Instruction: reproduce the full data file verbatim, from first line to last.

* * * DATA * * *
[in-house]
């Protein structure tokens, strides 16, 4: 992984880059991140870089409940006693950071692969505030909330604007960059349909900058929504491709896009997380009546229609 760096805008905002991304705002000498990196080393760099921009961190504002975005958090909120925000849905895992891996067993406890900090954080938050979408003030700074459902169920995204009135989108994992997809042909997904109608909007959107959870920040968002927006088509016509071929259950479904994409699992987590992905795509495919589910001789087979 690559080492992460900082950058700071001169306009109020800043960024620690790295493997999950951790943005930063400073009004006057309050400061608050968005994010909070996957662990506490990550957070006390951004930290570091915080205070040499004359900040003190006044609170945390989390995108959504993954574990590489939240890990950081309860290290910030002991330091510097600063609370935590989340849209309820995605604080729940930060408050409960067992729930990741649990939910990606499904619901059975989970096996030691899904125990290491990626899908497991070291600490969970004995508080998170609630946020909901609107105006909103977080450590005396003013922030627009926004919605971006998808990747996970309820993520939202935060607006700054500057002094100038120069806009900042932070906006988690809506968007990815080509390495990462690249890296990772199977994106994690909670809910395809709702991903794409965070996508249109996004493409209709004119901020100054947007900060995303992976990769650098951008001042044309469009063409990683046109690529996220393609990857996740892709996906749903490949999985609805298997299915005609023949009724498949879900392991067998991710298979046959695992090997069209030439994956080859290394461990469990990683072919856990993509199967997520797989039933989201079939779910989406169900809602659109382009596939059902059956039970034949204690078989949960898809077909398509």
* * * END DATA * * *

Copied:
[in-house]
């Protein structure tokens, strides 16, 4: 992984880059991140870089409940006693950071692969505030909330604007960059349909900058929504491709896009997380009546229609 760096805008905002991304705002000498990196080393760099921009961190504002975005958090909120925000849905895992891996067993406890900090954080938050979408003030700074459902169920995204009135989108994992997809042909997904109608909007959107959870920040968002927006088509016509071929259950479904994409699992987590992905795509495919589910001789087979 690559080492992460900082950058700071001169306009109020800043960024620690790295493997999950951790943005930063400073009004006057309050400061608050968005994010909070996957662990506490990550957070006390951004930290570091915080205070040499004359900040003190006044609170945390989390995108959504993954574990590489939240890990950081309860290290910030002991330091510097600063609370935590989340849209309820995605604080729940930060408050409960067992729930990741649990939910990606499904619901059975989970096996030691899904125990290491990626899908497991070291600490969970004995508080998170609630946020909901609107105006909103977080450590005396003013922030627009926004919605971006998808990747996970309820993520939202935060607006700054500057002094100038120069806009900042932070906006988690809506968007990815080509390495990462690249890296990772199977994106994690909670809910395809709702991903794409965070996508249109996004493409209709004119901020100054947007900060995303992976990769650098951008001042044309469009063409990683046109690529996220393609990857996740892709996906749903490949999985609805298997299915005609023949009724498949879900392991067998991710298979046959695992090997069209030439994956080859290394461990469990990683072919856990993509199967997520797989039933989201079939779910989406169900809602659109382009596939059902059956039970034949204690078989949960898809077909398509």